In my experience talking with individual clients and companies, there’s a common thread I’ve seen when they’re stuck in a problem: they value money more than they value time. Too many clients would prefer to spend time on a problem in order to save money, instead of the other way around. They’ll say, “Whoa, that’s a lot of money to fix that problem. I could solve it on my own eventually, so I’ll do that instead.”
Let’s talk about why this is the exact wrong thing to do.
Before we get into the time & money discussion, let’s try a little logic puzzle. This is a syllogism which should sound plausible to you:
All X’s are Z’s.
All Y’s are Z’s.
Therefore, some X’s are Y’s.
This logic puzzle seems like it makes sense; both X’s and Y’s are Z’s, so of course some Y’s and X’s are the same! But try this one out:
All dogs are animals.
All cats are animals.
Therefore, some dogs are cats.
Now it doesn’t make sense, does it?
(Unless you’re this dog. Probably is a cat, too.)
What’s the Problem?
When we are dealing with topics we know a lot about, we can immediately understand if something makes sense or not. When the logic problem I used above talks about dogs & cats, you were able to see, right away, that it makes no sense.
When we switch to an abstracted unit of measurement, like X’s and Y’s, then it’s more difficult to make an accurate judgement.
This is what happens when we talk about time and money.
Time = Money
In the logic problem, Dogs = X. Cats = Y. And this is the stuff we learn in first year algebra, but it’s frustrating because it’s taking something we understand, and then turns it into an abstraction.
When we think about Time = Money, it’s the same problem; we lose track of its real value.
Most people trade their time for dollars in the form of a paycheck or salary. Then, we spend those dollars on goods, services, or experiences.
When it comes to your business, you’ve worked hard for the cash you earn. You’ve poured your whole life into developing the skills you need to do the best you can for your clients.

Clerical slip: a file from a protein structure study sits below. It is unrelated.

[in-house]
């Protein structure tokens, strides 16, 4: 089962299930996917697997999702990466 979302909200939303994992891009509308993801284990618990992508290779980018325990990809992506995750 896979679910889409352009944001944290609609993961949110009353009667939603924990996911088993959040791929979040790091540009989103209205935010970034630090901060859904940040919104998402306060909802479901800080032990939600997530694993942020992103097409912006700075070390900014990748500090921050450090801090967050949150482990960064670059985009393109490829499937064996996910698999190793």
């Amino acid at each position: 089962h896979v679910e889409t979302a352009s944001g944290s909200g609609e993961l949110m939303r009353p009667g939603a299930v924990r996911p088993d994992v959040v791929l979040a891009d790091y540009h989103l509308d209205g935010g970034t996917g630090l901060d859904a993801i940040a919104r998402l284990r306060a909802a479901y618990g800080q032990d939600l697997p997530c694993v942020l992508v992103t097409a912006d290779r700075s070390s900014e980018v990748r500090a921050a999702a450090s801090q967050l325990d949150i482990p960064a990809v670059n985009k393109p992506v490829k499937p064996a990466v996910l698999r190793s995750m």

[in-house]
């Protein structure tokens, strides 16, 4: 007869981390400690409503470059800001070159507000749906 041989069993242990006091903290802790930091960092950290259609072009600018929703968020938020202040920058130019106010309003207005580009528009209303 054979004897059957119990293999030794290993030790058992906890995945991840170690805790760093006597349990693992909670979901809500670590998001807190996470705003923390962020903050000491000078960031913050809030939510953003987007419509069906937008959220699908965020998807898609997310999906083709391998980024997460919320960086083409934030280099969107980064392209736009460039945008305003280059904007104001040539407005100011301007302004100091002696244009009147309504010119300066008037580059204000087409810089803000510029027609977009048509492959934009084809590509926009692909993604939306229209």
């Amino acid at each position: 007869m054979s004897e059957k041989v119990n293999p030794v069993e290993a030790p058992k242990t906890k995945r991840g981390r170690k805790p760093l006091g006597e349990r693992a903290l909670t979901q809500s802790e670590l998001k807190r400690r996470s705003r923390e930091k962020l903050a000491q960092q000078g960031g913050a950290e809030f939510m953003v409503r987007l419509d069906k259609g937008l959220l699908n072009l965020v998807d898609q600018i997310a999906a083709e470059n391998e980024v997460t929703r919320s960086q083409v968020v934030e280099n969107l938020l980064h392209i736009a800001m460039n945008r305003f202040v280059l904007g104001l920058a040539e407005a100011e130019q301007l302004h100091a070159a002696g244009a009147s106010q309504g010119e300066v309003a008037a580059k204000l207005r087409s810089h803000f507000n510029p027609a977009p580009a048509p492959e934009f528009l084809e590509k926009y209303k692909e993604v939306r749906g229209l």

That’s why taking any longer than you have to to solve a problem isn’t in your best interests, nor the interests of your clients.
When you decide to spend time on a problem instead of money, you’re essentially paying twice to fix it. You’ve already spent time to earn the money, but then are choosing to spend more time on something other than what makes you money.
This is time you could be spending helping your clients. This is time you could be spending with your family. This is time your could be spending at a conference learning more about what you’re already great at.
You can always get more money, but you can never get your time back. This is the heart of the problem for folks who would rather save a couple dollars by doing it themselves. As long as the money you make is tied to the time you spend getting it, spending time on a problem instead of dollars is costing you the most precious thing you have: your time.
Even when you’re broke, you’ll still have to decide how to spend the 86,400 seconds you have every day. Spend them wisely.
The next time you think, “I’ll save some money and do it myself” ask yourself if this is the best way to spend your time; not money. Don’t be “penny smart, and a dollar foolish” as the saying goes.
If you’re still trading time for dollars, this is doubly true for you, too!
(Eventually you can uncouple your income from the time you’re spending, and that’s a conversation for another day. . .)
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